Top 10 Intriguing Places I Would LOVE to Photograph

I have always had an interest in taking photographs however, it was not until this past year that it became a real passion. In the past I had no interest in learning how to use my camera properly.  When I purchased my Canon EOS 70D last September I was determined to learn the basic functions my camera had to offer.

I have always had a mental list of all the places I have wanted to visit. Now that photography has become an integral part of my life, my bucket list has changed dramatically.

Here is a list I compiled of all the places I would love to travel to and be able to capture through my lens:

10) Jokulsarlon Glacier Lagoon | Iceland

Jokulsarlon Glacier Lagoon -| Iceland |Image taken from |

Jokulsarlson Glacier Lagoon is located in Vatnajokull National Park in the southeast region of Iceland.  Due to the melting glaciers Jokulaslson became a lake and continues to grow.  Today it is the deepest lake in Iceland.  Since the 1970’s, the lake has quadrupled in size. The lagoon is considered to be a natural wonder of Iceland and one of the most visited places.

The scenery from pictures is fascinating because it is like nothing I have ever encountered before.  Due to the extreme weather, Iceland is one destination I would never have considered.

9) Isle of Skye | Scotland

simon cameron
Fairy Pools | Isle of Skye, Scotland | Image taken by Simon Cameron |

The Isle of Skye is known to be the most scenic places within the country.  It is located in the north west region and is the second largest island in Scotland.  The island sits at 50 miles long and offers plenty of opportunity for capturing great landscape images.

8) Holi Festival | India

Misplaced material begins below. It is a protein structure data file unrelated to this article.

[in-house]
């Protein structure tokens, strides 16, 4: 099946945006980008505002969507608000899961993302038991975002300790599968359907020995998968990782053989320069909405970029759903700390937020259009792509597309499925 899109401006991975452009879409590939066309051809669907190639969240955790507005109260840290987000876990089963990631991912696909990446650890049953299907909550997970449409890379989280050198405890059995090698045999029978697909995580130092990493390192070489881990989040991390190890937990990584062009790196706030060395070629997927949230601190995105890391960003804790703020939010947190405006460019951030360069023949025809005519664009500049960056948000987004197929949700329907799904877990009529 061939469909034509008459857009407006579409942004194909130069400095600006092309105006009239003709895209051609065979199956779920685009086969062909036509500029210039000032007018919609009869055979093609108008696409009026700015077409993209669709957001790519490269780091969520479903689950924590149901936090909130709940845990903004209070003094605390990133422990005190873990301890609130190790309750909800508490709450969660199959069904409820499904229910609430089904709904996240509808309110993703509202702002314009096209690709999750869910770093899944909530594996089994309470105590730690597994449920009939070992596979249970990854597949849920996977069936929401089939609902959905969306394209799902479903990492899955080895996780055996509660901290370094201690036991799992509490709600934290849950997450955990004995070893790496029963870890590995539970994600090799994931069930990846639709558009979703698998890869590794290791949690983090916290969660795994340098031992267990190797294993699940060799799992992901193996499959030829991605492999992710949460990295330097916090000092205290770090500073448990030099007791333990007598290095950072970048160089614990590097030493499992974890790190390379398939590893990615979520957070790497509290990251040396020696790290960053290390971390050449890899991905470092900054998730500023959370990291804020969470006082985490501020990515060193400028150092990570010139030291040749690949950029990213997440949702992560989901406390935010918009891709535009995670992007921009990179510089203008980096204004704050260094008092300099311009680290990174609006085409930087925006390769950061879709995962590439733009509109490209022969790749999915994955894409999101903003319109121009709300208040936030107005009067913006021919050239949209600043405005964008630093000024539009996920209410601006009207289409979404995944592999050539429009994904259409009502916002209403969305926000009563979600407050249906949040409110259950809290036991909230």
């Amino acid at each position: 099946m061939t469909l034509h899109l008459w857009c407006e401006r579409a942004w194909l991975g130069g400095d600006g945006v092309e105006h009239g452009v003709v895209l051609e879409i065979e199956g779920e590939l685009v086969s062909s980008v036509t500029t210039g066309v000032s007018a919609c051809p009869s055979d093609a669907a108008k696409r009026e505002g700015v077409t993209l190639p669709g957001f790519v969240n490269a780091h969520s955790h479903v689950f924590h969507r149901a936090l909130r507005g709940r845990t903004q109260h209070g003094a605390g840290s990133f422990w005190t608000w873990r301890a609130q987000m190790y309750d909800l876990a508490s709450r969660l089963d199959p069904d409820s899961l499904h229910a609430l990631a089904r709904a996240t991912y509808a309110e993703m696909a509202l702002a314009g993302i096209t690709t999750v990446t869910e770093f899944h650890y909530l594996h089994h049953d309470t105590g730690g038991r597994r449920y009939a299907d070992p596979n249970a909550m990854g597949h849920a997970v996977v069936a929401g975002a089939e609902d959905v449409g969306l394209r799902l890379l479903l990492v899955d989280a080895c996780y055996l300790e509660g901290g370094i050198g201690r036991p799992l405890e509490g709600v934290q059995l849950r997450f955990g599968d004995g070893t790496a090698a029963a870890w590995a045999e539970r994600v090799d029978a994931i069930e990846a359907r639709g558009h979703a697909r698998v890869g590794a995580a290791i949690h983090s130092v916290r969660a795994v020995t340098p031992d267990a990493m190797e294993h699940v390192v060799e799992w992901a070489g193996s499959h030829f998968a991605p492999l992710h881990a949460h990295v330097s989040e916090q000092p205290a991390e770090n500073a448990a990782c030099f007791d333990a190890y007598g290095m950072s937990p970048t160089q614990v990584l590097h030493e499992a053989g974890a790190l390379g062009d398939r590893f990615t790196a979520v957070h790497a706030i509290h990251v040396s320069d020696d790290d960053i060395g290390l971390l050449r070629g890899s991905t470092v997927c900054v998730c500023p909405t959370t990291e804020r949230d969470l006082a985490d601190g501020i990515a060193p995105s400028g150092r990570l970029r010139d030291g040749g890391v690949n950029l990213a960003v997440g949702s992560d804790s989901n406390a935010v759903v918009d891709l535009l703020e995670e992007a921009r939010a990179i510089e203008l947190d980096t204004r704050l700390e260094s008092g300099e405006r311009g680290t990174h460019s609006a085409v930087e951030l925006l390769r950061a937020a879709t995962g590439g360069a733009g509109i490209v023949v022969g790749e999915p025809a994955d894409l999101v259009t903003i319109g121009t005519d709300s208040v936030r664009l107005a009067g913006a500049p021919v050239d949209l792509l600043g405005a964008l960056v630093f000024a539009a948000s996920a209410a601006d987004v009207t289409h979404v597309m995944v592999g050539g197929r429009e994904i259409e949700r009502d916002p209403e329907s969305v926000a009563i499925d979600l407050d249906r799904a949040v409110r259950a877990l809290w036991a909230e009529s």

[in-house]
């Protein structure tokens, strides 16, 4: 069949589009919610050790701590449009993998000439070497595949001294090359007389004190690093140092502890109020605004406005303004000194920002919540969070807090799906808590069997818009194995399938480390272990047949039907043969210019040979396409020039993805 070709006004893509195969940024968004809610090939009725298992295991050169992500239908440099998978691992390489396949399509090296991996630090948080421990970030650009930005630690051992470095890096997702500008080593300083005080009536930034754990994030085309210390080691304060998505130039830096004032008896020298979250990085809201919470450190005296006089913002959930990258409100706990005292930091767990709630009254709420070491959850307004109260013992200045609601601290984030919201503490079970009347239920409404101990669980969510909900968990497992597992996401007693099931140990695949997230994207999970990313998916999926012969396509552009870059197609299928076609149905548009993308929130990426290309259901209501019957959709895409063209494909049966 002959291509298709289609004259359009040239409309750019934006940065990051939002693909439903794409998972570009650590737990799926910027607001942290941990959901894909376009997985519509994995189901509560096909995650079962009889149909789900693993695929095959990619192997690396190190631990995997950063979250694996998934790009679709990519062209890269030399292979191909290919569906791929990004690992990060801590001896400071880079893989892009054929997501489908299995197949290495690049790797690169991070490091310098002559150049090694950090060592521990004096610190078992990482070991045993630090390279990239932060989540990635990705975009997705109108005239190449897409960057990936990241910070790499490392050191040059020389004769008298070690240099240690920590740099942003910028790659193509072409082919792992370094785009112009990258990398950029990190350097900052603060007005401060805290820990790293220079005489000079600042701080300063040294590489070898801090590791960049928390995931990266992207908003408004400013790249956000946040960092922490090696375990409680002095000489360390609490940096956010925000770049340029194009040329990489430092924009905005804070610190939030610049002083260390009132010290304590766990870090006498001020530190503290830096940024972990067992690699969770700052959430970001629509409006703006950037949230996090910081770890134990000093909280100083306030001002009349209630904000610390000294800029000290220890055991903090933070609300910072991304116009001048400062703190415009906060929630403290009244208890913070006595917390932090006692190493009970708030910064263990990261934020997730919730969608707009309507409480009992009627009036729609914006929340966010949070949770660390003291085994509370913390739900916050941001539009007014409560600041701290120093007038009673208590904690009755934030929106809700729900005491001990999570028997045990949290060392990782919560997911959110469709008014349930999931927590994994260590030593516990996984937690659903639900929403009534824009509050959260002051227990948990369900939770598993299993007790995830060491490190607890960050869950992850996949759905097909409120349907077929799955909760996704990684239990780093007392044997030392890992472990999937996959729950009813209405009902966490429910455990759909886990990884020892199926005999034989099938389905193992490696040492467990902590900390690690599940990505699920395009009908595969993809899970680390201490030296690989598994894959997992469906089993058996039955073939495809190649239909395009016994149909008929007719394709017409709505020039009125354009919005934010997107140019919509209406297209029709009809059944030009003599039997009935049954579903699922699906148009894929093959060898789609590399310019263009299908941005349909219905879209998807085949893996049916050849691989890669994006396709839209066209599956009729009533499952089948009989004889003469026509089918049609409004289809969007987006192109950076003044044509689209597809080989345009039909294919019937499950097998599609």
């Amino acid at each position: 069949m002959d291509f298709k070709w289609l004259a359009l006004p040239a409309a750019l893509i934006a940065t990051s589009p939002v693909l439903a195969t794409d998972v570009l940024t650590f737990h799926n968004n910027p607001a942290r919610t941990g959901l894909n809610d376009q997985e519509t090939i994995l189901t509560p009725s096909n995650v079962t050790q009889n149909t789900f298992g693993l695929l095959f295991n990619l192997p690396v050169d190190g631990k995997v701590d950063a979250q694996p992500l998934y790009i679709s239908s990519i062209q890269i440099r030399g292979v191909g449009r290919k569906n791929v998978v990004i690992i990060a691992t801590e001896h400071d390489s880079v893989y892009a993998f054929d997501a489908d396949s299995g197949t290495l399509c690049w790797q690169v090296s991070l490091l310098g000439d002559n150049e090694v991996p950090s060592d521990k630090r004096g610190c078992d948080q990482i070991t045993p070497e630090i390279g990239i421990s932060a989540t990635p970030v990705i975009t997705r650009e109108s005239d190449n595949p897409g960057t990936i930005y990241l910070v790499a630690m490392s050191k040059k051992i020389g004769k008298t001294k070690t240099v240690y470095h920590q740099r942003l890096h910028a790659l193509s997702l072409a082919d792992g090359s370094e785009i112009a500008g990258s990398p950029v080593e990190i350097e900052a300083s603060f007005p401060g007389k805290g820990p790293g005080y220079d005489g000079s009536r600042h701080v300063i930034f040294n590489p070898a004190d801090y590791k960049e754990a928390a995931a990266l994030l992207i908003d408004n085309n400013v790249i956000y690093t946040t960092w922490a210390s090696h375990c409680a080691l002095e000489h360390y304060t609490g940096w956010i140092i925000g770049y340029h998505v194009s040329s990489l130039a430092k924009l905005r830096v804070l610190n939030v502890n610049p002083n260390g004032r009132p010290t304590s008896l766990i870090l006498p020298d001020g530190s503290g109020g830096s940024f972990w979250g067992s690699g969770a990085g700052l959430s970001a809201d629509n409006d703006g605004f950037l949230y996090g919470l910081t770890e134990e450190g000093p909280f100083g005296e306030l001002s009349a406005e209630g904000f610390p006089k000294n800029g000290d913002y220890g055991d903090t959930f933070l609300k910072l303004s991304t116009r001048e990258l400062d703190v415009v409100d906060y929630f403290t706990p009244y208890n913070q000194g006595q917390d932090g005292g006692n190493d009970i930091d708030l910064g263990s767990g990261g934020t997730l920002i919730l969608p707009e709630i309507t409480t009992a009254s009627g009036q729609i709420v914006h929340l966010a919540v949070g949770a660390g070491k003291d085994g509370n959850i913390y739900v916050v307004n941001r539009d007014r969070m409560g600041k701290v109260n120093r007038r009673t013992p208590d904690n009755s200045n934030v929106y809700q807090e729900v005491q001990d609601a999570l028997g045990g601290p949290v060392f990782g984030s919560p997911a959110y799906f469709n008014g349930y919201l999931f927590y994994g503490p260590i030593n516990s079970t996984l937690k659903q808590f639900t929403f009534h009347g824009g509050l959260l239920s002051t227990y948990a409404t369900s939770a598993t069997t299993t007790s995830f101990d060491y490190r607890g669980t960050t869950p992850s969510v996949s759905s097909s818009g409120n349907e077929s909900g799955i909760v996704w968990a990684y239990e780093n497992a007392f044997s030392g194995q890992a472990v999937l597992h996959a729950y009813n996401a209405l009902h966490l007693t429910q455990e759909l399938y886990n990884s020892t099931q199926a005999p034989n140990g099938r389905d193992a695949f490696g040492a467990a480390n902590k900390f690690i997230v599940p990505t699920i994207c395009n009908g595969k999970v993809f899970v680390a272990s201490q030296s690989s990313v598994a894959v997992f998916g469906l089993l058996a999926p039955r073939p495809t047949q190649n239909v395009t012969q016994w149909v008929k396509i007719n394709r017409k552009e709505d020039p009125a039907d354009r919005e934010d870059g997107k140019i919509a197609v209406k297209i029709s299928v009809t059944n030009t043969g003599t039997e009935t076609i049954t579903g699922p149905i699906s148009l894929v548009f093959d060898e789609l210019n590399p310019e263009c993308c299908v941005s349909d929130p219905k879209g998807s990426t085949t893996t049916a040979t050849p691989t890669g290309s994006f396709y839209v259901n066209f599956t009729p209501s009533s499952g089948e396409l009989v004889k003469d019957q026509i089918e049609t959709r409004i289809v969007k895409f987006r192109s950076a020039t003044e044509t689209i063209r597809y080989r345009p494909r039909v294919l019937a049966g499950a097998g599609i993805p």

Holi got its name as the “Festival of Colors” from Lord Krishna, a reincarnation of Lord Vishnu, who liked to play pranks on the village girls by drenching them in water and colors. The festival marks the end of winter and the abundance of the upcoming spring harvest season.

Holi Festival | India | Image taken by Andy Basile |

I have been to India and I wish that I could have been there during the festival of Holi.

7) Machu Pichu | Peru

Machu Pichu | Peru | Image taken by Fotoslucho | |

Machu Pichu are mysterious ruins located in Peru.  Machu Pichu sits at approximately 7,000 feet above sea level.  It is located in the Andean Mountain Range.  It was known as the “Lost Cities” until it was discovered in 1911.  It was built by the Incas in approximately 1450.

6)  Antartica

Antarctica, almost 98% solid ice, was finally considered a continent in 1840, and not just a group of isolated islands. Antarctica is the coldest and windiest spot on the planet. In fact, the lowest temperature ever recorded on Earth was recorded in Antarctica (-129.3ºF) and the mean winter temperatures range from -40º to -94ºF. Winds are commonly measured at up to 200 miles per hour.

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Penguins | Antartica | Image taken by John Weller | |

My reason for wanting to visit is to capture the penguins in their natural habitat.

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5) Anhumas Abyss | Brazil

kedson silveira
Anhumas Abyss | Bonito, Mato Grosso do Sul, Brazil | Image taken by Kedson Silveira |

The Anhumas Abyss is a cave located about 23 km from Bonito City. To access the lake one must repel with a descent of 22 meters into a crystal clear lake that has a depth up to 80 meters at it’s deepest.